With the advance of globalization seen at every level of society, we see a marked increase in cross-border mobility. On the one hand, border control has grown more stringent in a number of regions; on the other hand, the world continues to grow increasingly connected. Human beings are using similar tools and living in increasingly similar societal environments. Half a century ago, it would have been impossible to imagine the speed with which the global pandemic of late 2019 has swept the world, or that migrants would be wandering the wilderness with smartphones in hand.
Paradoxically, despite the intensification of our global network, cultural and economic disparity continues to exacerbate division everywhere. One result of this rift is widespread violence as seen in civil war and terrorism, and Islam is consistently referred to in this issue. The idea that conflict with other religions and civilizations is inherent to Islam spread rapidly after 9.11, and remains a problem today. An honest perusal of Islamic history reveals, however, that horizontal expansion and lateral human relationships have been particular strengths of Islamic civilization, and it can be argued that the global spread of Islam has been a result of its intrinsic ability to build trust with others. In this project, we will look at how ties are forged in the construction of horizontal networks in terms of connectivities, verbalizing and making visible the tacit knowledge therein. In so doing, it is our aim to propose new outlooks for resolving the polarization, mistrust, and rifts intensifying in the world today.
This Project consists of the Organizer and 7 Planned Research Groups, which 57 researchers from a variety of fields are participating in.
Research Group A will study connectivities and mobility in the areas of economics, cultural information, and people. Research Group B will look at trust building processes in vertical power structures with the state, in contemporary thought and politics, as well as in conflict and peacebuilding. Research Group C (C01) will bring the above work together utilizing digital humanities tools.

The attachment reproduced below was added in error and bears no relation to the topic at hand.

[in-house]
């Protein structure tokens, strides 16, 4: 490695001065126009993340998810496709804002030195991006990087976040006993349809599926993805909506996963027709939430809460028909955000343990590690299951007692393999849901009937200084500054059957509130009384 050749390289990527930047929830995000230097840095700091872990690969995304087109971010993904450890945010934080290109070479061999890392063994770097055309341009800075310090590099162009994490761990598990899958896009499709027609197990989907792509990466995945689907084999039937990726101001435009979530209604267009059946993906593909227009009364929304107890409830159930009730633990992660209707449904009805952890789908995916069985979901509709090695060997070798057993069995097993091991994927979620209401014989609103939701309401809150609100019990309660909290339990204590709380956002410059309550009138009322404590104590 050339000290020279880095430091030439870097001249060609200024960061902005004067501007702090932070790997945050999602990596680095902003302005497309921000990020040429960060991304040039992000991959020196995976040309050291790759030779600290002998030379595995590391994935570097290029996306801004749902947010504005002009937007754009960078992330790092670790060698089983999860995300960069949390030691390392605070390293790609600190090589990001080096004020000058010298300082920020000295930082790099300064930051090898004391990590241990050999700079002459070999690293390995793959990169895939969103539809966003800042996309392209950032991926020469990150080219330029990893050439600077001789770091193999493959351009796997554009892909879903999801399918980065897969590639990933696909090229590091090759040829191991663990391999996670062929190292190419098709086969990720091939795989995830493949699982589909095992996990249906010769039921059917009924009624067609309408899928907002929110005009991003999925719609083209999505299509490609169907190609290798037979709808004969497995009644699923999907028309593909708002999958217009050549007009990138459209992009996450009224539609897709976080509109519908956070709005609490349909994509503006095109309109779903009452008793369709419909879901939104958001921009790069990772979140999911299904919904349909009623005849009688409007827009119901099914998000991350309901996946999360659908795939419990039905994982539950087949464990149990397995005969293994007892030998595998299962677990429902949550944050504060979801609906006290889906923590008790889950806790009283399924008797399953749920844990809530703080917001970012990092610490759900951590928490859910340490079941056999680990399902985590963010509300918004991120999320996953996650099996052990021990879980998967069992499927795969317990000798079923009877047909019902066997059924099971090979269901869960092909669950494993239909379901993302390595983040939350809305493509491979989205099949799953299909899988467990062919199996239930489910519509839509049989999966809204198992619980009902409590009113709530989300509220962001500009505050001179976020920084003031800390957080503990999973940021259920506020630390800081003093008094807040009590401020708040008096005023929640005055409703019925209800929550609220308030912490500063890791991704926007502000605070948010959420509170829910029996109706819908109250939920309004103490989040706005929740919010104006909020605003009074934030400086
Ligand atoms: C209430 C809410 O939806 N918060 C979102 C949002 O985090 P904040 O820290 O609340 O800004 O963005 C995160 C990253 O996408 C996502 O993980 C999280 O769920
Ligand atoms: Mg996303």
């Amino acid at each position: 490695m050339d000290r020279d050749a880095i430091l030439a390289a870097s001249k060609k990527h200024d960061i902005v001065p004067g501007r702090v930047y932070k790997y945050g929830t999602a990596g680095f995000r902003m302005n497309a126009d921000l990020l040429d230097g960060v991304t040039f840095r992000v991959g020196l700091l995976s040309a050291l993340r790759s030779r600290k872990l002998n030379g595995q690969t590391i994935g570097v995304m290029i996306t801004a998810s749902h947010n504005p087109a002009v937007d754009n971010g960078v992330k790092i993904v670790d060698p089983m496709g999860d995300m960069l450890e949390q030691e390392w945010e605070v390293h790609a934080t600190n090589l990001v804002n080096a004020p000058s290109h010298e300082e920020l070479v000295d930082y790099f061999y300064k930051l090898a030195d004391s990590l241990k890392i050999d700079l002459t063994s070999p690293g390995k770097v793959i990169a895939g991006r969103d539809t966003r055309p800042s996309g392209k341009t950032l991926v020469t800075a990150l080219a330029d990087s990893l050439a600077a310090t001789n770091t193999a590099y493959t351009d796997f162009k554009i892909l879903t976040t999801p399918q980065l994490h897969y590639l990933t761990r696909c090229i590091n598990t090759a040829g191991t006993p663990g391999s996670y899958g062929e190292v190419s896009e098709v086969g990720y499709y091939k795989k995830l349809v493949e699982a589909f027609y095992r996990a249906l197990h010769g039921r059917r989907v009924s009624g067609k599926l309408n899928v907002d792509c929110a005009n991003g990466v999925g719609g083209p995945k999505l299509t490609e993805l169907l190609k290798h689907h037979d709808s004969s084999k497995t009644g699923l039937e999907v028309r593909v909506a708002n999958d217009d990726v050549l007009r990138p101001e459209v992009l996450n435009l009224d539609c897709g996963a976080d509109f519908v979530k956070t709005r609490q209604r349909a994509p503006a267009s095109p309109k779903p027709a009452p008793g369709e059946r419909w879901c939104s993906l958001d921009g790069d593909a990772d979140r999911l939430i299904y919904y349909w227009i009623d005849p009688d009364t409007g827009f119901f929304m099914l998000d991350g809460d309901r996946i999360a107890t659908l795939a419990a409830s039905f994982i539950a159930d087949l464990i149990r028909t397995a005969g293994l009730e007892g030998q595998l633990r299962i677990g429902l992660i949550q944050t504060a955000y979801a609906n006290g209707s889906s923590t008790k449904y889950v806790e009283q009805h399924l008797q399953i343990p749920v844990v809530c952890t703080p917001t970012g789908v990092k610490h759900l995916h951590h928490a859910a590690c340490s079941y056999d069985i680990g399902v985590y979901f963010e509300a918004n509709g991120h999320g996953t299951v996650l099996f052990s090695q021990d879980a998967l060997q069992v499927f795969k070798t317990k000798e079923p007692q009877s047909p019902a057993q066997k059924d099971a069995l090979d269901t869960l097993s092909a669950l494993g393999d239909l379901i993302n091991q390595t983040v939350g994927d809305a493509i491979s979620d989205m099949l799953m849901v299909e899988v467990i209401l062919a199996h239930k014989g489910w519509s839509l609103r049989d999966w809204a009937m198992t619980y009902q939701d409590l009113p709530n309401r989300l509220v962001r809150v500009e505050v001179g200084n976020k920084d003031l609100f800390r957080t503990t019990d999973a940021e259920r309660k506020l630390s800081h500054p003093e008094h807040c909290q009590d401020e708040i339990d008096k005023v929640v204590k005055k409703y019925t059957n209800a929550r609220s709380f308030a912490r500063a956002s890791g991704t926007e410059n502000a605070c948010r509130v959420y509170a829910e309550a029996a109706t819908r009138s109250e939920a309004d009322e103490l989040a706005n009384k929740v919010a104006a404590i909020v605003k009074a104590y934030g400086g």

Research Group A will be comprised of three parts: Planned Research Group A01, entitled “Mobility and Universality in the Islamic Economy,” A02, “Changes in the World of Islamic Thought and Knowledge,” and A03, “Migrants, Refugees, and Community Building.” This Research Group will study connectivities and human relationship building from the following perspectives: A01—economics (money and goods); A02—thought (information and language); and A03—people (migrants, refugees, and cross-border mobility.) We will be studying situations in which horizontal ties override vertical power dynamics as well as those in which this fails to occur, looking at examples from past and present. This research will enable us to glean knowledge about Islamic connectivities, which will provide the basis for new theory.
Where Research Group A focuses on connectivities, Research Group B will address situations in which vertical power dynamics takes precedence, and how trust is constructed alongside the friction generated thereby. The three Planned Research Groups under Unit B will be strong on applied research: B01, “The Ideas of the Muslim Community and State Systems,” B02, “Trust Building Through Thought and Strategy,” and B03, “Trust and Peace Building in Conflict Affected Areas.”
Research Group C (C01) will make use of digital humanities tools in the analysis of historical documents. Unlike previous historiography which used writing to convey information distilled from written records, our research will propose new methods of analysis.
During the five years of the Islamic Trust Studies Project, with the Research Institute for Languages and Cultures of Asia and Africa of the Tokyo University of Foreign Studies (ILCAA) at the center of operations, we will establish the Islamic Trust Studies Platform in collaboration with the Graduate School of Asian and African Studies at Kyoto University (ASAFAS), Osaka University Graduate School of Language and Culture/School of Foreign Studies, and the Rikkyo University College of Intercultural Communication, where our respective Principal Investigators are based. This network will include the various Japanese academic institutions to which our Research Associates are affiliated, as well the Beirut and Kota Kinabalu branches of the ILCAA and other international research institutes with whom our Principal Investigators and Co-investigators have collaborative relations. This network will allow for continued collaborations and further research development after 2025.
In addition, we will be publishing collections of papers in Japanese as well as works in English, alongside digitized information on the web. Our activities will also include support for the development of young researchers, as well as the dissemination of our research to a wider public.